This section contains plugin vulnerabilities with no known fix. Until a patch is available, you are advised to deactivate the plugin, at minimum, immediately. If there is a high risk of active exploits or the plugin remains unpatched for weeks, you are advised to delete the plugin. You should also delete persistently unpatched plugins the WordPress.org repository has locked and marked “Closed” so they can no longer be downloaded and installed.
In this section, you’ll find the latest WordPress theme vulnerabilities to be disclosed. You’ll see the same information provided above for vulnerable plugins, and the same advice applies. If a security update exists, install it immediately. If a vulnerability remains unpatched in a theme you are actively using, you will need to find an alternative theme. Deactivate and delete persistently unpatched themes and those that have been “Closed” in the WordPress.org theme repository. If you have a vulnerable theme installed that you are not actively using, simply delete it.
As you can see from this report, new WordPress plugin and theme vulnerabilities are disclosed every week. We know it can be difficult to stay on top of every reported vulnerability disclosure that matters to you, so the Themes Security Pro plugin makes it easy to ensure your site isn’t running a vulnerable theme, plugin, or version of WordPress core.
Scans Your Website Twice a Day for Vulnerabilities
Your website’s plugins, themes, and WordPress core versions are checked against the Patchstack Vulnerability Database for the latest vulnerability disclosures.
Automatically Updates if a Security Fix is Available
Paired with Version Management, iThemes Security will automatically update a plugin, theme, or WordPress core version if it has a vulnerability.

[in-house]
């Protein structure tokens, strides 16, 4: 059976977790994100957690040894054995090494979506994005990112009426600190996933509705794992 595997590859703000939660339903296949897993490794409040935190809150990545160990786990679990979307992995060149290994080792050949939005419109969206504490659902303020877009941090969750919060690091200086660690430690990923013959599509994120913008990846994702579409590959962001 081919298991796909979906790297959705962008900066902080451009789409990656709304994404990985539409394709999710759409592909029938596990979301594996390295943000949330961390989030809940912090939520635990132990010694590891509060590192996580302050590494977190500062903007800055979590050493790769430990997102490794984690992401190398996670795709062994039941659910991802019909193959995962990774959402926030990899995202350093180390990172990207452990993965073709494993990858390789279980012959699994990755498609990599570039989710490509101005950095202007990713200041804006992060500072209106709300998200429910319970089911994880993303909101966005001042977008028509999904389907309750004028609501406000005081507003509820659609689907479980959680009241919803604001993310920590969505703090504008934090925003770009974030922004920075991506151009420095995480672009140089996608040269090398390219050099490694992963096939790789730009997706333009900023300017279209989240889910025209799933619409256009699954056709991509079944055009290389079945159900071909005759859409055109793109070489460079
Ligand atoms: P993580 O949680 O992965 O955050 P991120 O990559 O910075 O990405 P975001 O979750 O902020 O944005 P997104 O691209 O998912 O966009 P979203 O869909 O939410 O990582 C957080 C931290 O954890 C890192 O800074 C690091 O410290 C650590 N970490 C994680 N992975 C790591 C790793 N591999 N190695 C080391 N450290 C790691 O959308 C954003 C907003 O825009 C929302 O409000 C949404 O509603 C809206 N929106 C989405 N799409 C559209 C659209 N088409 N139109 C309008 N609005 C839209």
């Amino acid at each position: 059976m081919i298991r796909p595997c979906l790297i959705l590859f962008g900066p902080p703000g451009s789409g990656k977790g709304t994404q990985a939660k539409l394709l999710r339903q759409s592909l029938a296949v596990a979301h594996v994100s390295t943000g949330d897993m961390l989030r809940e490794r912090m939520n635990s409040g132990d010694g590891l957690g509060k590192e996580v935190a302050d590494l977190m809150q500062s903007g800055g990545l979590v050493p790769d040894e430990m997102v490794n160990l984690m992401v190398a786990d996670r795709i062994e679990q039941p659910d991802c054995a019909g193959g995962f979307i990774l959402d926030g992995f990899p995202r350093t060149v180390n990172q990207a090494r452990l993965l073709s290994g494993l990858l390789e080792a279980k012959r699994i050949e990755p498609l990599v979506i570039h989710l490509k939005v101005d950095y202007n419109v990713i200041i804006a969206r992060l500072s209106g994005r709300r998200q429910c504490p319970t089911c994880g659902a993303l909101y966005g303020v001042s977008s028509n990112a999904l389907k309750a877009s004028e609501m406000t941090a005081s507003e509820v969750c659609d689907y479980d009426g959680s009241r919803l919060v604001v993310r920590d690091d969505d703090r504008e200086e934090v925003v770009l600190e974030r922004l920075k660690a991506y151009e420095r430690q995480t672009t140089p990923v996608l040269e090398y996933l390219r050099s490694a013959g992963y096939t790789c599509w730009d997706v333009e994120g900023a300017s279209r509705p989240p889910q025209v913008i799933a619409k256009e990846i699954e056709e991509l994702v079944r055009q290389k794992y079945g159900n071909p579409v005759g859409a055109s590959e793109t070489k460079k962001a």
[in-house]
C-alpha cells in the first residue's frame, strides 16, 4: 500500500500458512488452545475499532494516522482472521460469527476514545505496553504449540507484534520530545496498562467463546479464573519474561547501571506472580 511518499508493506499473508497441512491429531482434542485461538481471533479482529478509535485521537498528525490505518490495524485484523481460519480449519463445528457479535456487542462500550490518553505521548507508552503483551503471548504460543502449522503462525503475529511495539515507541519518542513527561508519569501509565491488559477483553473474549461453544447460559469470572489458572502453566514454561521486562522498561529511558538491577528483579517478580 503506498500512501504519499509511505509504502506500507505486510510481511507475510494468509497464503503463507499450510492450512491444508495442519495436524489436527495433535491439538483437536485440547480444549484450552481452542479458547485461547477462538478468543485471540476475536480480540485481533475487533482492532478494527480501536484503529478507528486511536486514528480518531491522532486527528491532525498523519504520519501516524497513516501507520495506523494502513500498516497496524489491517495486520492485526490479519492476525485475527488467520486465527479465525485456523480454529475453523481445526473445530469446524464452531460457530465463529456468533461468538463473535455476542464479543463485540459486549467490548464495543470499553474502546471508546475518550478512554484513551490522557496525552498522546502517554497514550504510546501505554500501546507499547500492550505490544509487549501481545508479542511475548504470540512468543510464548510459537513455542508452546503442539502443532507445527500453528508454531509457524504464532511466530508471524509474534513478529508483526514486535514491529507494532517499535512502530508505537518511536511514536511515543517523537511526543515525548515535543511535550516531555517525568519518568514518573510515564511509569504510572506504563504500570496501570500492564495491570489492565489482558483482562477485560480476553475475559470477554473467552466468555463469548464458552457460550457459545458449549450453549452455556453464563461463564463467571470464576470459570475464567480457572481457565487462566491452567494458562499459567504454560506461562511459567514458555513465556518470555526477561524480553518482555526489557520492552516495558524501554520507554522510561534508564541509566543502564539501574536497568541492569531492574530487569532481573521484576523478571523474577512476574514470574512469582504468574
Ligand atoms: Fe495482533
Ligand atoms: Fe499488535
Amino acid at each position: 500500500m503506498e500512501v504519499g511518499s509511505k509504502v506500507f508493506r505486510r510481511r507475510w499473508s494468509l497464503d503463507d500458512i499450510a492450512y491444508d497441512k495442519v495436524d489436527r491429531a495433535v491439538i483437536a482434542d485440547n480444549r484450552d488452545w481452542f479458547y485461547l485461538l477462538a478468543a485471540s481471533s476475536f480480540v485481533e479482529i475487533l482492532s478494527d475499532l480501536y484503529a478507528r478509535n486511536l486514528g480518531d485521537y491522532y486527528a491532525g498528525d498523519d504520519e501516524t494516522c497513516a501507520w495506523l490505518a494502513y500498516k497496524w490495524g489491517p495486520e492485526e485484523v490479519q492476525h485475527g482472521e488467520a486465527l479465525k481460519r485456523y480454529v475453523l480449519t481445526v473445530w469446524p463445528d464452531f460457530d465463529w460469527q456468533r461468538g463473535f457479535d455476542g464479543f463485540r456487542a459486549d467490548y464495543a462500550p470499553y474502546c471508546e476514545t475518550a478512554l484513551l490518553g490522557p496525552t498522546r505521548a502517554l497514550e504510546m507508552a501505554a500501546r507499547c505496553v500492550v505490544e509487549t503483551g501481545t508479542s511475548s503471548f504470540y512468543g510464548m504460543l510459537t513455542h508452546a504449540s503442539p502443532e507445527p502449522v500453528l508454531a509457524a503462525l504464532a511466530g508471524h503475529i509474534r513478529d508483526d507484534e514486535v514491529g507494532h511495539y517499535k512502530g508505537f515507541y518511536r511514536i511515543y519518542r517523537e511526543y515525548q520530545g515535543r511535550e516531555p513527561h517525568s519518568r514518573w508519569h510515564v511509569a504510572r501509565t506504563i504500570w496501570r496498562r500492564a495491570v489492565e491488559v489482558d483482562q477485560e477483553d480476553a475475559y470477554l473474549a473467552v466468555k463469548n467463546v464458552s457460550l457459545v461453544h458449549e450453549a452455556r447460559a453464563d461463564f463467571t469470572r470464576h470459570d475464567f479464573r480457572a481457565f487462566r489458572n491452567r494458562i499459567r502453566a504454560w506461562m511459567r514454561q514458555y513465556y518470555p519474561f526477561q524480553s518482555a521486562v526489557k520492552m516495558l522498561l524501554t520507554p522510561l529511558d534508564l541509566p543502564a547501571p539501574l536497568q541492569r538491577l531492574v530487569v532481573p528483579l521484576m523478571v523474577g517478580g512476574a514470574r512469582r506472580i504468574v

Emails You a Warning if Site Scan Detects a Vulnerability
You can receive an email report if your site is running vulnerable versions of a plugin, theme, or WordPress core. Customize the email addresses that receive scan results.
The Best WordPress Security Plugin to Secure & Protect WordPress Sites
WordPress currently powers over 40% of all websites, so it has become a popular target for hackers with malicious intent. The iThemes Security Pro plugin takes the guesswork out of WordPress security to make it easy to secure & protect your WordPress website. It’s like having a full-time security expert on staff who constantly monitors and protects your WordPress site for you.
The technical storage or access is strictly necessary for the legitimate purpose of enabling the use of a specific service explicitly requested by the subscriber or user, or for the sole purpose of carrying out the transmission of a communication over an electronic communications network.
The technical storage or access is necessary for the legitimate purpose of storing preferences that are not requested by the subscriber or user.
The technical storage or access that is used exclusively for statistical purposes.The technical storage or access that is used exclusively for anonymous statistical purposes. Without a subpoena, voluntary compliance on the part of your Internet Service Provider, or additional records from a third party, information stored or retrieved for this purpose alone cannot usually be used to identify you.
The technical storage or access is required to create user profiles to send advertising, or to track the user on a website or across several websites for similar marketing purposes.